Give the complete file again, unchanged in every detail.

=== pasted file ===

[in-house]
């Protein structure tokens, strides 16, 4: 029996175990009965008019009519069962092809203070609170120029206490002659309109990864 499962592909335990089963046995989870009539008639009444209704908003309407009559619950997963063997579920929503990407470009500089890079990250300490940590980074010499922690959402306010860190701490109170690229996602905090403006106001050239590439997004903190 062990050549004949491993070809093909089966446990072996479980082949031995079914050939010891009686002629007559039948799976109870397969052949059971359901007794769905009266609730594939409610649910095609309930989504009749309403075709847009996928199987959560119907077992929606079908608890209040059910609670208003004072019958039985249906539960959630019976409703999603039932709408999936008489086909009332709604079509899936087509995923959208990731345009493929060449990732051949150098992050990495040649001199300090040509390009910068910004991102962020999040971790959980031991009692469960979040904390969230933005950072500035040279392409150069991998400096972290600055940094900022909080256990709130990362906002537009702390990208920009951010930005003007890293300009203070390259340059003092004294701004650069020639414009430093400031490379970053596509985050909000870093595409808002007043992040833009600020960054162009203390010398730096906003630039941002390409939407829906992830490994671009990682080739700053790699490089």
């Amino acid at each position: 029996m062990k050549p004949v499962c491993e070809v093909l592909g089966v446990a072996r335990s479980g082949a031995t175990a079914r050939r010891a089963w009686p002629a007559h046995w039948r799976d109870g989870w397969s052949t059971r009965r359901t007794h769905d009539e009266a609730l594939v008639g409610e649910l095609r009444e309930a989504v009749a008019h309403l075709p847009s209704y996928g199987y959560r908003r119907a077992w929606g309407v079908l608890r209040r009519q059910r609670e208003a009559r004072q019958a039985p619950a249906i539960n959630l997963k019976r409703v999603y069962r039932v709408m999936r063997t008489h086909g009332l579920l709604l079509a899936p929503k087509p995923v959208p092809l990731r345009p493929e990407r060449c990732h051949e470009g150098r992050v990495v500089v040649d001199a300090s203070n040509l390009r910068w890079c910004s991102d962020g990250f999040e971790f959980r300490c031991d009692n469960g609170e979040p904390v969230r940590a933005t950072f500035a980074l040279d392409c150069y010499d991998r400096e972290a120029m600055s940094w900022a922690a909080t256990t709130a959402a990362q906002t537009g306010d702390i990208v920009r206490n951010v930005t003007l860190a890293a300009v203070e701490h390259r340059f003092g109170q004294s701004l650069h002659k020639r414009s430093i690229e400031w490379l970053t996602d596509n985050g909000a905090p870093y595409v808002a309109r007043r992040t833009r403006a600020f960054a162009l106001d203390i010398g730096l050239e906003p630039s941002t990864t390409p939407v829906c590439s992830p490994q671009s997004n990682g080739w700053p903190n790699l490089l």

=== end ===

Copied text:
[in-house]
């Protein structure tokens, strides 16, 4: 029996175990009965008019009519069962092809203070609170120029206490002659309109990864 499962592909335990089963046995989870009539008639009444209704908003309407009559619950997963063997579920929503990407470009500089890079990250300490940590980074010499922690959402306010860190701490109170690229996602905090403006106001050239590439997004903190 062990050549004949491993070809093909089966446990072996479980082949031995079914050939010891009686002629007559039948799976109870397969052949059971359901007794769905009266609730594939409610649910095609309930989504009749309403075709847009996928199987959560119907077992929606079908608890209040059910609670208003004072019958039985249906539960959630019976409703999603039932709408999936008489086909009332709604079509899936087509995923959208990731345009493929060449990732051949150098992050990495040649001199300090040509390009910068910004991102962020999040971790959980031991009692469960979040904390969230933005950072500035040279392409150069991998400096972290600055940094900022909080256990709130990362906002537009702390990208920009951010930005003007890293300009203070390259340059003092004294701004650069020639414009430093400031490379970053596509985050909000870093595409808002007043992040833009600020960054162009203390010398730096906003630039941002390409939407829906992830490994671009990682080739700053790699490089």
């Amino acid at each position: 029996m062990k050549p004949v499962c491993e070809v093909l592909g089966v446990a072996r335990s479980g082949a031995t175990a079914r050939r010891a089963w009686p002629a007559h046995w039948r799976d109870g989870w397969s052949t059971r009965r359901t007794h769905d009539e009266a609730l594939v008639g409610e649910l095609r009444e309930a989504v009749a008019h309403l075709p847009s209704y996928g199987y959560r908003r119907a077992w929606g309407v079908l608890r209040r009519q059910r609670e208003a009559r004072q019958a039985p619950a249906i539960n959630l997963k019976r409703v999603y069962r039932v709408m999936r063997t008489h086909g009332l579920l709604l079509a899936p929503k087509p995923v959208p092809l990731r345009p493929e990407r060449c990732h051949e470009g150098r992050v990495v500089v040649d001199a300090s203070n040509l390009r910068w890079c910004s991102d962020g990250f999040e971790f959980r300490c031991d009692n469960g609170e979040p904390v969230r940590a933005t950072f500035a980074l040279d392409c150069y010499d991998r400096e972290a120029m600055s940094w900022a922690a909080t256990t709130a959402a990362q906002t537009g306010d702390i990208v920009r206490n951010v930005t003007l860190a890293a300009v203070e701490h390259r340059f003092g109170q004294s701004l650069h002659k020639r414009s430093i690229e400031w490379l970053t996602d596509n985050g909000a905090p870093y595409v808002a309109r007043r992040t833009r403006a600020f960054a162009l106001d203390i010398g730096l050239e906003p630039s941002t990864t390409p939407v829906c590439s992830p490994q671009s997004n990682g080739w700053p903190n790699l490089l």